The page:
Google Maaaaaaps

I grew up in rural Kansas, where the gravel roads and laid out in arrow-straight mile-square grids. It’s always pretty easy to understand where you are and where you’re going.

I was always confused by the transition from Kansas City, KS to Kansas City, MO, where the numbered streets shift suddenly from North-South to East-West — and especially by Westport, KS, where streets suddenly head off at odd angles.

So the transition to Connecticut, where the roads wind around like deer who’ve overindulged, and where trees cover every square inch right up to the pavement, was disorienting. Even after four years of driving around Fairfield County, Google Maps is my constant companion. Drop me in the middle of a neighborhood in Norwalk and I’m just as likely to end up in New York City as I am to make it home.

That’s why I completely identify with Durita Andreassen of the Faroe Islands. Durita was frustrated that Google hadn’t yet made it to her home to create Google Street View, so she took matters into her own hands. She picked up a few 360 degree cameras — and strapped them to her sheep.

Google allows individuals to contribute to Street View, and she started pumping content to Google. They noticed — shocker — and have now partnered with Durita and her friends to get the Faroe Islands…on the Map!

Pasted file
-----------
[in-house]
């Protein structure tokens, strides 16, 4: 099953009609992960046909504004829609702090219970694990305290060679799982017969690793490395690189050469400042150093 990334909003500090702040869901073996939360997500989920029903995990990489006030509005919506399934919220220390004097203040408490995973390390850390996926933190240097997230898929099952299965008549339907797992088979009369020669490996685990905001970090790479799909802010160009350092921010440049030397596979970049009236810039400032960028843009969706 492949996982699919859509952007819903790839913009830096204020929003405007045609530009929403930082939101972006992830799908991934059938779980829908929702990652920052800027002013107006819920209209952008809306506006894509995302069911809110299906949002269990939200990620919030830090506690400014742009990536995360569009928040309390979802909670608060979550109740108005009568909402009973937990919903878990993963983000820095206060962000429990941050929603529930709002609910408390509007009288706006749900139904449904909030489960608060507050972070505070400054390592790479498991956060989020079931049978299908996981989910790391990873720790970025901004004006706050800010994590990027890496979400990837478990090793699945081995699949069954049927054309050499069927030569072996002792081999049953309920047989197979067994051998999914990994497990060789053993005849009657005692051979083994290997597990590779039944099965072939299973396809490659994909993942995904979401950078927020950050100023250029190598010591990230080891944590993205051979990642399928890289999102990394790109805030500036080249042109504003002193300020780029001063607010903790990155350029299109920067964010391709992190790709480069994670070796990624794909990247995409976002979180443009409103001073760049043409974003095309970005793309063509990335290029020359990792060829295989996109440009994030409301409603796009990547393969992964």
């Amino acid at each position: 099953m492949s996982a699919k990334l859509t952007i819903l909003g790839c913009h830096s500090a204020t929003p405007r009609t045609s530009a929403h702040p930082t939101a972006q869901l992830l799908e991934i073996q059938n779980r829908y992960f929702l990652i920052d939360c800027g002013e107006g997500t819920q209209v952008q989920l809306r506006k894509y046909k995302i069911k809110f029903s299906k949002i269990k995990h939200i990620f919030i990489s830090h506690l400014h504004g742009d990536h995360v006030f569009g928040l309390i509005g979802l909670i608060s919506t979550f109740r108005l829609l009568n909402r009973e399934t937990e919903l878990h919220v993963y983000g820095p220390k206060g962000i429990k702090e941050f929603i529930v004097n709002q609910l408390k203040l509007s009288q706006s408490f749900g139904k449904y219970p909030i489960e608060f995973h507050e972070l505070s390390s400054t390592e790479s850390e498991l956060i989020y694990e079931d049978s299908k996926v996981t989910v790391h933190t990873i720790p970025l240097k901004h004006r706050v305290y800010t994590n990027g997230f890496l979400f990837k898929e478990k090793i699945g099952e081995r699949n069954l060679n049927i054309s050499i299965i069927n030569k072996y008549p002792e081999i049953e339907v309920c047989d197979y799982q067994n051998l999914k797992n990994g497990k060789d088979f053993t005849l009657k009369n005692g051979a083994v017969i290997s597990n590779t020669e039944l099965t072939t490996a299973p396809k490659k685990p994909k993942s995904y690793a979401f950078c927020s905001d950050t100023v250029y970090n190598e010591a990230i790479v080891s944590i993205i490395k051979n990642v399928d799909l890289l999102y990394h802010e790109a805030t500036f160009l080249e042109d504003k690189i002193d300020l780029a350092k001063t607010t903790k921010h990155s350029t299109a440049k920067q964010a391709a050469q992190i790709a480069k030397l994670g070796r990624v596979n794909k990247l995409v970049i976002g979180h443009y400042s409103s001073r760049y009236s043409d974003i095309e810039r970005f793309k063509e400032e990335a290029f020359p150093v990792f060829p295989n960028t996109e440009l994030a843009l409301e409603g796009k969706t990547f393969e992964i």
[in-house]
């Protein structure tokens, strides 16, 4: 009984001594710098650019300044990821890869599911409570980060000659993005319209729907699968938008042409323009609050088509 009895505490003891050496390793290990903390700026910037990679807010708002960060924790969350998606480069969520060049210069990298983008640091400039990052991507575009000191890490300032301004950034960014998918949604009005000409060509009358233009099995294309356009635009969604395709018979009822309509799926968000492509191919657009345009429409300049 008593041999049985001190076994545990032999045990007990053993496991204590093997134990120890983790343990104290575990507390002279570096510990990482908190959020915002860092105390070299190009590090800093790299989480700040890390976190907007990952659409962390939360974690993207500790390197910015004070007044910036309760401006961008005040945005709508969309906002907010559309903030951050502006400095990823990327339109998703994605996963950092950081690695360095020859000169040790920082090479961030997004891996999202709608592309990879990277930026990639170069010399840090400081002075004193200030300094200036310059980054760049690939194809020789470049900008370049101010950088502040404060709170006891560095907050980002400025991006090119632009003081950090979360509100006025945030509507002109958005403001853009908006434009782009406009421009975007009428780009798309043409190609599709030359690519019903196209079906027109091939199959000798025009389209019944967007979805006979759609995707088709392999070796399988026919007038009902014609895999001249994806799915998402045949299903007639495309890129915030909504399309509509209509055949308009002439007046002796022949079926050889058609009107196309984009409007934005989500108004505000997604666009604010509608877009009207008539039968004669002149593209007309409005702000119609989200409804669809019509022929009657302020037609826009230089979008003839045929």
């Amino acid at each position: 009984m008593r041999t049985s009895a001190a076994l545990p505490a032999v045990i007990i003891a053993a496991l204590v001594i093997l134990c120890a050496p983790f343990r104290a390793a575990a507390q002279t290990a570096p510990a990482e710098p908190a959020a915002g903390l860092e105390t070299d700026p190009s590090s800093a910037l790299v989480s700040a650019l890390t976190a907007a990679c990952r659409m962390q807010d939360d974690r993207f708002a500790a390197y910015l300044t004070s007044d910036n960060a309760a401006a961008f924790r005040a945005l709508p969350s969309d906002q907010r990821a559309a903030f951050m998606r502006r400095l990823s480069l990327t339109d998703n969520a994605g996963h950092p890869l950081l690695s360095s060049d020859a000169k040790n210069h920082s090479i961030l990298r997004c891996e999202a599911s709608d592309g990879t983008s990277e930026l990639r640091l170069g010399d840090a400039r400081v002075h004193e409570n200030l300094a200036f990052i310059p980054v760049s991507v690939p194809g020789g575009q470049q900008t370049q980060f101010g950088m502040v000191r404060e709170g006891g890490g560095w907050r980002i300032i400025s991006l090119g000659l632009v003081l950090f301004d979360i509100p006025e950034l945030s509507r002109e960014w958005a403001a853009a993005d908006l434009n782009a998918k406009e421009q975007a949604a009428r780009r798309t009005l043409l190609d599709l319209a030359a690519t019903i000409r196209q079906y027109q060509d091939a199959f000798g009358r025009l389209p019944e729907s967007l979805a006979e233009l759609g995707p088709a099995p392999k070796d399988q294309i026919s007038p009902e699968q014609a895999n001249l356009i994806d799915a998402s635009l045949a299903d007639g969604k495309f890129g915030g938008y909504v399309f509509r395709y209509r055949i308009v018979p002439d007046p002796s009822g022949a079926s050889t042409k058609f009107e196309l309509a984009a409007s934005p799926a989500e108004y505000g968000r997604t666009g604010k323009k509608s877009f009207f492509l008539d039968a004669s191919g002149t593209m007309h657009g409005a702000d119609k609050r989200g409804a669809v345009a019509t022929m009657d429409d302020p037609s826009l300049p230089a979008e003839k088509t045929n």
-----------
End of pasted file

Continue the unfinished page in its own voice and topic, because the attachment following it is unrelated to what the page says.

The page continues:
(Trigger warning — if you hate puns, DO NOT read the Google blog post linked above. Or, for that matter, this blog post.)

Durita is now crowd-sourcing the mapping to people on horses, and bikes, and kayaks, and even wheelbarrows (who knew the wheelbarrow is a common mode of Faroe Island transport??). And, of course, she continues “herd-sourcing” the mapping as well.

What’s next, Google? Sloth cams to map Central American jungles? Reindeer cams for the snowy north? A Dolphin cam to map the ocean’s depths? Watch this chaaaaaaanel to find out!

Moore’s Law — and Printed Pancakes

I came across an article this morning that caused me some concern. The Semiconductor Industry Association has published a new report saying that Moore’s Law — which states that computing power will double every 18-24 months as technological advances allow for ever-smaller memory chips — will be “repealed” around 2021 as chip makers run up against a constraint based on the sheer size of atoms. While there are still some options to explore, such as 3D design for chips, a slowdown in the rate of growth of computing power could have real implications for our ability to solve technical challenges.

I was relieved, then, to discover that humans appear to have already solved all outstanding technical challenges. The final technological hurdle — one not even on my radar — was crossed with the launch of the first pancake griddle that allows a home cook to “print” custom-designed pancakes.

Folks, if we’re now printing our pancakes we’ve clearly reached the end of our need for constant improvement in computing power. Moore’s Law can now gracefully retire.

Time for breakfast!